Reihaneh Irani-Famili: Sarah, and that's a very good point you're making because the future even today, the future is very unpredictable. We can plan for the next day, not even the next two weeks. But what is important is knowing the possible scenarios and being able to think through how would our strategies or our plans change in each of those given scenarios? And more importantly, what is going to remain the same? And so the things that are going to remain the same, how are we going to attack them? And things that are going to be a little bit more uncertain, how do we put boundaries around it and then react?
Reihaneh Irani-Famili: And getting people to think through those, I think the important part is that the clarity of those so that everybody's thinking about those scenarios the same way, and everyone is doing that mental test for their individual plans. Because everyone at every level in the organization would need to do that for the work that they're responsible for.
Sarah Nicastro: Yeah. Absolutely. Okay. So lesson two is actively manage interdependencies. So let's talk about that.
Reihaneh Irani-Famili: Yes. So interdependency between programs and projects are always a challenging area when you have multiple large programs and projects. And a lot of it is managed through informal communication. There are ways of formalizing it and putting structure around it, but at the end of the day, it's those hallway chats and conversations and somebody is in two meetings and hearing something here and something there, and you start managing those interdependencies. What happened when we all went virtual, those informal lines of communication really got weakened originally. And so as a leader, I saw that gap and I felt that it was my responsibility to need to step in and be more of the navigator and the alert for those interdependencies and then managing through them.
Reihaneh Irani-Famili: Ultimately, that is not something that is sustainable in the long run. I think ultimately what needs to happen is that we need to rebuild those lines of communication somehow in this virtual world, whether it's having the right meetings, right people, more effective meetings, whatever that is going to be. But I think in the short run, it is an important part of a leader's role to step in and close that gap.
Sarah Nicastro: That makes sense. Number three is prioritize visibility into outcomes and values.
Reihaneh Irani-Famili: Yes. When people are virtual, they need the clarity of the deliverable that they're driving, you're not managing people daily, they don't see you to check things. And so the more clarity you can create for the outcome that they are working towards, and honestly, right now we're not, I don't think any business is an 8:00 to 5:00 business. So you're managing work from home and you're managing work from home all at the same time. And so expecting people to have set times that they would do things and then assessing them based on how many hours they sat in the chair and did something, becomes irrelevant. And I'm glad that it is becoming irrelevant because it's a better way of working.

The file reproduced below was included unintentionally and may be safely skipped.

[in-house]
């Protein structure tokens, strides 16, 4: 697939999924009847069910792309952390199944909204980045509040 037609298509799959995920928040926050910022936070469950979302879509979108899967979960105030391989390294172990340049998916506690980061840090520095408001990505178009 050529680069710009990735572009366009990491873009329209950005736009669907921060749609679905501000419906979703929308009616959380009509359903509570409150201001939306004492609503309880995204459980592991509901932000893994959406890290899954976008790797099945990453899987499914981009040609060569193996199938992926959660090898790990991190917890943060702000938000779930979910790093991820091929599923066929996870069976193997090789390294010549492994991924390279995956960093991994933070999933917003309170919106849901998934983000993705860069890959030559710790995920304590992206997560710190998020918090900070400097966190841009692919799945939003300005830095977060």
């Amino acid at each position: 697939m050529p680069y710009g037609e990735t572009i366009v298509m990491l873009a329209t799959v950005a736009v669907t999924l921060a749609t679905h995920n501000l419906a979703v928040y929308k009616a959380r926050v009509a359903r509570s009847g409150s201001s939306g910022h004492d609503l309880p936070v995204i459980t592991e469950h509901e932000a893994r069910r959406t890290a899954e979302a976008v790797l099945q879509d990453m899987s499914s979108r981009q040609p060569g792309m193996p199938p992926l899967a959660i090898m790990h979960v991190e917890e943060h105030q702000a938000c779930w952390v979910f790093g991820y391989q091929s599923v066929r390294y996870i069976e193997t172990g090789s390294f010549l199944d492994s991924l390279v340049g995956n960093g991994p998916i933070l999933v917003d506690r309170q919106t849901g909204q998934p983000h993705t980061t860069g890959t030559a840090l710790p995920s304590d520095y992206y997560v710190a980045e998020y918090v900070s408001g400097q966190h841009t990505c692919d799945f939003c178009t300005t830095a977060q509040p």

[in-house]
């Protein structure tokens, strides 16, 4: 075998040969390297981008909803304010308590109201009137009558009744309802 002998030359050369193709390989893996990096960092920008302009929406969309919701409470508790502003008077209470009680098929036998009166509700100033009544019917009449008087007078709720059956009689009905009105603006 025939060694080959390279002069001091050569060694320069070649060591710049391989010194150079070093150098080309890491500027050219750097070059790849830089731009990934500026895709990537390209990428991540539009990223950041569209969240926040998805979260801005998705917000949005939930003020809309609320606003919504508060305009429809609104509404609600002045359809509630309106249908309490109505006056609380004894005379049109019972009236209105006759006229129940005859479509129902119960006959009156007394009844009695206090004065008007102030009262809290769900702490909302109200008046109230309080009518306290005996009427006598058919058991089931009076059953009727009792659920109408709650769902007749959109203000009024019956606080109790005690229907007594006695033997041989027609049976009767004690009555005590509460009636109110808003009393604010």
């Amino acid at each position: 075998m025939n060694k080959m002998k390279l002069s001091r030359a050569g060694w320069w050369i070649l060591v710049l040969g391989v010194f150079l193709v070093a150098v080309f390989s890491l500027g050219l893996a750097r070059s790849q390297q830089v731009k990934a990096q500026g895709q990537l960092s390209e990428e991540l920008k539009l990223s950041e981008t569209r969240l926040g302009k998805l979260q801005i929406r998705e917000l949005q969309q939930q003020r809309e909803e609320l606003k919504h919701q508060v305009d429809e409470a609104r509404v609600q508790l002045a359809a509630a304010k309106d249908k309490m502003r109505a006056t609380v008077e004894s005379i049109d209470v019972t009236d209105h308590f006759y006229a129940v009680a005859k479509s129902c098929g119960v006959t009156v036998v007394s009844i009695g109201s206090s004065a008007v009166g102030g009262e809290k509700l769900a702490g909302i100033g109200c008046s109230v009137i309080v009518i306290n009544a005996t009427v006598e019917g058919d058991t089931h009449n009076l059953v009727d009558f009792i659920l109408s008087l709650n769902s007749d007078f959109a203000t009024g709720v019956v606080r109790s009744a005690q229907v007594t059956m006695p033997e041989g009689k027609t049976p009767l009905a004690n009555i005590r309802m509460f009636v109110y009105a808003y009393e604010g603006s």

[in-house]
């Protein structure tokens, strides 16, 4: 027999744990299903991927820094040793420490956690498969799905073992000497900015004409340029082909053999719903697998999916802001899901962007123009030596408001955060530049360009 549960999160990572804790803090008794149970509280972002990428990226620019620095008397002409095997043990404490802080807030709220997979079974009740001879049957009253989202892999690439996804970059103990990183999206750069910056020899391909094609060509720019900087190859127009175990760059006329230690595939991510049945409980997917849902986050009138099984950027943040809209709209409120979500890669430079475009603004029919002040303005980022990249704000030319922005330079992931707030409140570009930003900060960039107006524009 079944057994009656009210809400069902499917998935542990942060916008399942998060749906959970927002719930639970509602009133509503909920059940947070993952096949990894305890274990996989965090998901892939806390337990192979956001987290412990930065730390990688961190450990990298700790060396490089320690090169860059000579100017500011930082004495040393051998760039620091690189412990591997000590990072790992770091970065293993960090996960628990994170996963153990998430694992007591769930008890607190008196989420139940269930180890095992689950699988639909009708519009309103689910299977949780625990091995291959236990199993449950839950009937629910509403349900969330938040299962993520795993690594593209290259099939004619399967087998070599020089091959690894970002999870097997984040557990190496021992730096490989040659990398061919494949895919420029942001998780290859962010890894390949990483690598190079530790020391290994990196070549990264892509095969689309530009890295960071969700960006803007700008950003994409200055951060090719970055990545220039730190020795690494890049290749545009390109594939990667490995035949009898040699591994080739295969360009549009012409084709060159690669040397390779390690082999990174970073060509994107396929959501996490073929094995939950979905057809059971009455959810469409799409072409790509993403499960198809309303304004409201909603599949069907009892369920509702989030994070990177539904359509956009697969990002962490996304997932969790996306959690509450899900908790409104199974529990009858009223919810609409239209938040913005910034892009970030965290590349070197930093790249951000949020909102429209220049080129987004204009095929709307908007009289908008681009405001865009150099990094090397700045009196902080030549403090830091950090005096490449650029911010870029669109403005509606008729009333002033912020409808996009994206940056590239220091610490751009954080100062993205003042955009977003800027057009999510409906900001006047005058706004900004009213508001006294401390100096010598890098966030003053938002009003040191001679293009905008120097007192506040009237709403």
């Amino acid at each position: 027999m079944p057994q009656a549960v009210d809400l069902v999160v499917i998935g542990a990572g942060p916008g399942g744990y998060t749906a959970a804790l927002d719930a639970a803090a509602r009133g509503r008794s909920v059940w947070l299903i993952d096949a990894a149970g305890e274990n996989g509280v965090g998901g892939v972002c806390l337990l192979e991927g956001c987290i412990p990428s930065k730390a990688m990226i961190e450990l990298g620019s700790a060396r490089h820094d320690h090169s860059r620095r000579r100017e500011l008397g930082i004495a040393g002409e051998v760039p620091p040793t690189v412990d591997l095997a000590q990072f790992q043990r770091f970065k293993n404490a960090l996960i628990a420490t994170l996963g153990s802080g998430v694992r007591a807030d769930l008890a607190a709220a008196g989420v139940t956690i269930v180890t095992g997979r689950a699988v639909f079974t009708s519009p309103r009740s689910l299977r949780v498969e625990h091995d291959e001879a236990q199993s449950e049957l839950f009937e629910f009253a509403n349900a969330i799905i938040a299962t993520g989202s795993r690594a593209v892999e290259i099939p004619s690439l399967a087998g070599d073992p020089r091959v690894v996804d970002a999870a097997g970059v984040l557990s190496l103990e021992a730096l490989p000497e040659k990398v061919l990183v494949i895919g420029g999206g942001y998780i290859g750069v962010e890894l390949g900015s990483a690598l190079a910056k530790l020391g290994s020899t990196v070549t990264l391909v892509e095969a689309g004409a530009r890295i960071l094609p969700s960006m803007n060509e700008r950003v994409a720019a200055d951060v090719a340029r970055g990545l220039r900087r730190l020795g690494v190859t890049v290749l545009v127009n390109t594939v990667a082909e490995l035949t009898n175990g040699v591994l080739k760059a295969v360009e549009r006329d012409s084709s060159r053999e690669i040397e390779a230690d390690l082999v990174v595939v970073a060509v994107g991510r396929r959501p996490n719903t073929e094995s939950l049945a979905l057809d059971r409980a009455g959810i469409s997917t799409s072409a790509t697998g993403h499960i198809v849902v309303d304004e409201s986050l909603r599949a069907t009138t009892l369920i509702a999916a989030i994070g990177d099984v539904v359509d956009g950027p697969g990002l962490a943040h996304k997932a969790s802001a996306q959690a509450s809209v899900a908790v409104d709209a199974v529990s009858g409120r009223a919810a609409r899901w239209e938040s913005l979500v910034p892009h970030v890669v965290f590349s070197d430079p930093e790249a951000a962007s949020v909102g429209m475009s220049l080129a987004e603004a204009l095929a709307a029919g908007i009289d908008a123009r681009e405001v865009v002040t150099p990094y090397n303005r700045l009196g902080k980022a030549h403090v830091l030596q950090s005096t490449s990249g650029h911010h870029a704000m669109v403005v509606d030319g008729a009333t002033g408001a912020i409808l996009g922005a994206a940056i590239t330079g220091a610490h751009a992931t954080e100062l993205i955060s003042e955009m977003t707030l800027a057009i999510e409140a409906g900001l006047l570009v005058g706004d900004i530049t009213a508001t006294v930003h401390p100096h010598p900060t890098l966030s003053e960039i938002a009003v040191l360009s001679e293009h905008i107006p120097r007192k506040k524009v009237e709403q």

Reihaneh Irani-Famili: So with that, you need to replace that 8:00 to 5:00 mentality by a deliverable based mentality and a value based mentality. And it's both for the leaders in the companies as well as for those employees. Because as an employee, if before my success was I spent eight hours in the office, now that needs to be replaced by this is the value that I have created in the hours that I was working or being productive. And so it became really obvious for me very early on that the more clarity you can give on the outcomes and the value that you're trying to drive and less about how they would get to that, it helps people be more productive, more engaged, and it would really make sure that your productivity doesn't get impacted by this sudden move to a virtual environment.
Reihaneh Irani-Famili: We had no prep time, no one had any prep time. It was here it is and go. So the mechanisms that you usually create, whether it's lines of communication or training or communication in a normal circumstance for a planned move to a virtual work, none of that was in place. And so I think that became a real need very quickly. And I think if you're a leader out there that haven't done it yet, make sure you do and you look at all of your groups and make sure that their outcomes are very clear and the value of those outcomes are identified and clearly posted.
Sarah Nicastro: That makes sense. And I agree with you, I think ultimately it's a far better method of work. I think in the world we live in, it's unrealistic to have those expectations and just more valuable for people to be clear on what are the goals you need to achieve? What is the value you bring to the operation and how can you execute on that in a way that gives you the balance you need or what have you? Especially in this time, I've been a remote employee all along. So I'm well versed in remote work productivity. But my kids usually aren't home, so that was a huge adjustment for me to sort out, I'm fortunate to have help, but more interruptions during the day and all of that.